I started looking at C, but couldn't find a simple straight-forward (and free) complier to settle on which didn't obviously have baggage. It was too time consuming to decide on a compiler (for Windows), let alone learn the programming syntax... and I had a "dirty" solution to fall back on: the Windows programme MP3Tag (which also works in Wine, by the way) can export user-configurable CSV tables of metadata from your MP3 (and other) audio library, so I just exported the filename and Genre tags as a table, and then used the table as input instead of extracting the genre on-the-fly.

Not the ideal solution, because I can't find a way to automate MP3Tag, but it got the job done and I won't need to do it too often.
 
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OP
Black Hole

Black Hole

May contain traces of nut
Today's conundrum: using a Lightning-to-USB adapter, I can "see" files on a powered external HDD from my iPad... but not write to it. Is that because iOS (like Humax) can't write to NTFS?
 

EEPhil

Number 28
Oops!
I did have a look into this, based on your spec above, and came up with a not-very-forgiving C program. It (should) crap out quietly when it reads garbage (technical term in computing, not me slipping into Americanisms for rubbish). It isn't necessarily completely idiot proof. (I suppose that depends on whether you are a complete idiot :);)). The problem is/was that I only have a 32 bit machine and a version of Borland C++ that is ancient. I'm not sure whether it has compiled as a standalone executable (I think so) or whether it needs the run-time libraries (don't think so but not 100% sure). With no guarantee or warranty that it will work on your computer or meet your exacting needs here is a zip file containing my attempt. There is a text file included with ideas for a batch file and a sample output (note references to ASCII and Unicode are for my benefit). If it works, it works. If it doesn't, hey ho!
Simple instructions: From a windows command line - id3genre "filename"
Quotes are important if there are any spaces or other odd characters in the filename. Should just output the genre on the next line, or an empty line if no genre found in the right place or an error occurred. (fingers crossed).
 

Attachments

  • id3genre.zip
    33.5 KB · Views: 5

EEPhil

Number 28
Today's conundrum: using a Lightning-to-USB adapter, I can "see" files on a powered external HDD from my iPad... but not write to it. Is that because iOS (like Humax) can't write to NTFS?
Huh! I have the reverse problem (ish). My Windows computer can see files on the iPhone when connected with one of those lightning cables. I can read them, but cannot write to the iPhone. I think I need iTunes to do that. But the most recent version wont run on the PC and the old version wont connect to the iPhone. Have to log in to iCloud and send files that way. Argh!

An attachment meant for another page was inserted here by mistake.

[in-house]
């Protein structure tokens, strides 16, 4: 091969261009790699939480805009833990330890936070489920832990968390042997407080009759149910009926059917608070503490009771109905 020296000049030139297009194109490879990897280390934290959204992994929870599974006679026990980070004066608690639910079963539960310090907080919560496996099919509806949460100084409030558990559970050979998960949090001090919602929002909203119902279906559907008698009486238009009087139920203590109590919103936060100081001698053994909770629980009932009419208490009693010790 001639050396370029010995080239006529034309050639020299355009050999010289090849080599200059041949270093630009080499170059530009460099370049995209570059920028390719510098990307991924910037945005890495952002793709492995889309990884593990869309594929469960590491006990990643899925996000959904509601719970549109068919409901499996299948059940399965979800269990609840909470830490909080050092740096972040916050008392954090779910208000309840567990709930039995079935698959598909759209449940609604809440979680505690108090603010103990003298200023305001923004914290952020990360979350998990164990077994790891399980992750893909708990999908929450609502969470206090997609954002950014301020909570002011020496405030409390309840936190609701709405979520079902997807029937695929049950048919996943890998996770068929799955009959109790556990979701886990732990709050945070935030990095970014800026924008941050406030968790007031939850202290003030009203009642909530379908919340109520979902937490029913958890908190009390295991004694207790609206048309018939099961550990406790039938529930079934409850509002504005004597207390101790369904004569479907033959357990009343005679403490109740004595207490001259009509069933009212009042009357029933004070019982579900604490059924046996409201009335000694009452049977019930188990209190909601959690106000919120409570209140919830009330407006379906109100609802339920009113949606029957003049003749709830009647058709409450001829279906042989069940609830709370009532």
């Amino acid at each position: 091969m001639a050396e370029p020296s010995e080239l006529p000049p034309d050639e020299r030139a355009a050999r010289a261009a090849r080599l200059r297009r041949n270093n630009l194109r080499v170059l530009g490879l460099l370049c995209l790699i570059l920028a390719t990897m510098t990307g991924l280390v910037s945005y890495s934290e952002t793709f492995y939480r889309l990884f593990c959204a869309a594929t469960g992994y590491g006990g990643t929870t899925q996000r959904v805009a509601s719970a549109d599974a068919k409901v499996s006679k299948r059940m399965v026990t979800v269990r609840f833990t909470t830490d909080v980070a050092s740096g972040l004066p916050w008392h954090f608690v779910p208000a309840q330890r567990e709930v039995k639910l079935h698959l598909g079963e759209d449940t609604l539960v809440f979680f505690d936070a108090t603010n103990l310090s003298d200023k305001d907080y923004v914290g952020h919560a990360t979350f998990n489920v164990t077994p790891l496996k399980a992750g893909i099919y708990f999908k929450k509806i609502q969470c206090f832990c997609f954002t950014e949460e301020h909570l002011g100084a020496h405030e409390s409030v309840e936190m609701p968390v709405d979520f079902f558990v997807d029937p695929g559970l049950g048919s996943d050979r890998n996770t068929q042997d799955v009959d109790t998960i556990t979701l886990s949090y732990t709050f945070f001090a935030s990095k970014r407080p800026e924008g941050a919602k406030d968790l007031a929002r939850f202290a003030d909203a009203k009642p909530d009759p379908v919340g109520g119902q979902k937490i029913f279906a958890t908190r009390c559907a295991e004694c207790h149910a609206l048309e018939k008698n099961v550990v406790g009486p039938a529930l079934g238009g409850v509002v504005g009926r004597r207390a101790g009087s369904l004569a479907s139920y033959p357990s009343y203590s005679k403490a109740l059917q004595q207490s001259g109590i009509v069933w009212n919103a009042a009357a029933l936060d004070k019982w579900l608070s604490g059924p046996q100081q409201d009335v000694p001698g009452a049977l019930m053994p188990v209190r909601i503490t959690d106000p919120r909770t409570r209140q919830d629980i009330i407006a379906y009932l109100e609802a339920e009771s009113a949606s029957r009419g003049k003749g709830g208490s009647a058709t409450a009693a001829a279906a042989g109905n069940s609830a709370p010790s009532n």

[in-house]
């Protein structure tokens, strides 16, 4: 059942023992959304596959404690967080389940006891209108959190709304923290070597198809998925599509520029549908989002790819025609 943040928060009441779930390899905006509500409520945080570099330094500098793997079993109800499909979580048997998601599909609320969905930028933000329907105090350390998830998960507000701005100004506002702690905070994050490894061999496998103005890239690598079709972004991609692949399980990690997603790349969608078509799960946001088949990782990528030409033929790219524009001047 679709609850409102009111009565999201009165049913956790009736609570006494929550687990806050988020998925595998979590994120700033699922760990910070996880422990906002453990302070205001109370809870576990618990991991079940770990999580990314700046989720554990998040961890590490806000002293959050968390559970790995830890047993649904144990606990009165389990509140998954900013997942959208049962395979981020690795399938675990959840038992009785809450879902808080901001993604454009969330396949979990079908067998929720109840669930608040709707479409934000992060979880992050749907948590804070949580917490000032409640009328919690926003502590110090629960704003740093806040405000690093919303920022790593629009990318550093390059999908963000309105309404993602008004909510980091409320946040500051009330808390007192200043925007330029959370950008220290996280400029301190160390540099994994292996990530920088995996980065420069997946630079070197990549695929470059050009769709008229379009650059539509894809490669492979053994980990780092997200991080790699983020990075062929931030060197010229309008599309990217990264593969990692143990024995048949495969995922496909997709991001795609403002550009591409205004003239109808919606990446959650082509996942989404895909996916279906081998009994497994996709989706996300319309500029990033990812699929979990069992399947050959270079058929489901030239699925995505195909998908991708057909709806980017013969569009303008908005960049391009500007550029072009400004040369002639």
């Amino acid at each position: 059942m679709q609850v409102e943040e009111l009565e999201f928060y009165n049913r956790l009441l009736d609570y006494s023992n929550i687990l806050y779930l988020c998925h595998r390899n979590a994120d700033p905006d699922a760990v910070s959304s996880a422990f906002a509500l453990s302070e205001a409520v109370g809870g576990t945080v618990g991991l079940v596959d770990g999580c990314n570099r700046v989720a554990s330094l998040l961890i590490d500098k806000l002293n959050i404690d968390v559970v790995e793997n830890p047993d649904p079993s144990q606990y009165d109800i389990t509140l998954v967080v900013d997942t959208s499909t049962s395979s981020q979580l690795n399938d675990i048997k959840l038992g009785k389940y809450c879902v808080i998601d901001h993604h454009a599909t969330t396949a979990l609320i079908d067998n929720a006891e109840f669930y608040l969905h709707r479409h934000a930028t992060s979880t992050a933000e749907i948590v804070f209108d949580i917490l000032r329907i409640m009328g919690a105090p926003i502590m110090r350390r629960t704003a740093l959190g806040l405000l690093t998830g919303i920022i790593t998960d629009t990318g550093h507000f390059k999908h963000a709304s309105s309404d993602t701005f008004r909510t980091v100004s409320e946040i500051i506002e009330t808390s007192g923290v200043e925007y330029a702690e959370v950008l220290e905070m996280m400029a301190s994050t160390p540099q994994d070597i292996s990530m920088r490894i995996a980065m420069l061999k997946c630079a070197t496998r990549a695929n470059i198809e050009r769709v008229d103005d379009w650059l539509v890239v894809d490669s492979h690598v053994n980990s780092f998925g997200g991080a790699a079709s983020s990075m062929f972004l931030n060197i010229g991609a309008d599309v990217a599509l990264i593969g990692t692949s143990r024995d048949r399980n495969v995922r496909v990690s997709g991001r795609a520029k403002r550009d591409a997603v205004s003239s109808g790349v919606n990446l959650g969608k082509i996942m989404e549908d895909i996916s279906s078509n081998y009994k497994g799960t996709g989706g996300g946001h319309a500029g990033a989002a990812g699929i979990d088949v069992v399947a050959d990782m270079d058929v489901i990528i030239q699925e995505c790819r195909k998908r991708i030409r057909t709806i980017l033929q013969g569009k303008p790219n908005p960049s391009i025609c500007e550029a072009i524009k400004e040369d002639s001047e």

OP
Black Hole

Black Hole

May contain traces of nut
Huh! I have the reverse problem (ish). My Windows computer can see files on the iPhone when connected with one of those lightning cables. I can read them, but cannot write to the iPhone. I think I need iTunes to do that. But the most recent version wont run on the PC and the old version wont connect to the iPhone. Have to log in to iCloud and send files that way. Argh!
I use the "FE File Explorer" app, and move files around by SMB. FE can see into Files and Camera Roll, connect to any network storage available, and even USB (Lightning) connected storage. As above, it won't write to the (NTFS) USB drive though.

The reason I want to write by USB drive is for speed to make a bulk copy of my camera roll.
 

bottletop

Active Member
I use the "FE File Explorer" app, and move files around by SMB. FE can see into Files and Camera Roll, connect to any network storage available, and even USB (Lightning) connected storage. As above, it won't write to the (NTFS) USB drive though.

The reason I want to write by USB drive is for speed to make a bulk copy of my camera roll.
Maybe try using reformatting drive to FAT32 or ExFAT?
FAT32 is older and may have better support, but has 4GB file size limit. As it is for camera roll - that may be ok.
ExFAT is newer so may be less widespread use but does not have the 4GB file size limitation.
 
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Allotment

New Member
To report back: I got very close in Awk ............................... etc


I also looked a this and compiled a shell around a Go language library. Same instructions as those provided by eePhil. Outputs a genre or an error message (I can suppress the error if needed)
 

Attachments

  • id3genre.zip
    754.1 KB · Views: 4
OP
Black Hole

Black Hole

May contain traces of nut
Maybe try using reformatting drive to FAT32 or ExFAT?
:rolling:
Non-destructively?

FAT32 is older and may have better support, but has 4GB file size limit.
I presume that's for the benefit of other readers.


I also looked a this and compiled a shell around a Go language library.
Super, thanks. Pity I didn't have these offerings a couple of months ago, but at least I learned a lot about twisting Awk and the limitations thereof!
 

EEPhil

Number 28
Are you aware of the Embarcadero C++ Community Edition which is free; see https://www.embarcadero.com/products/cbuilder/starter
I am aware of that. I think I did look into it ages ago but I couldn’t see any advantage over the Borland C++ Builder I have. I will have another look, thanks.

Edit: Ah, yes. Wrong version of Windows, not enough memory... Perhaps if/when I get a new computer with Windows 10 or higher.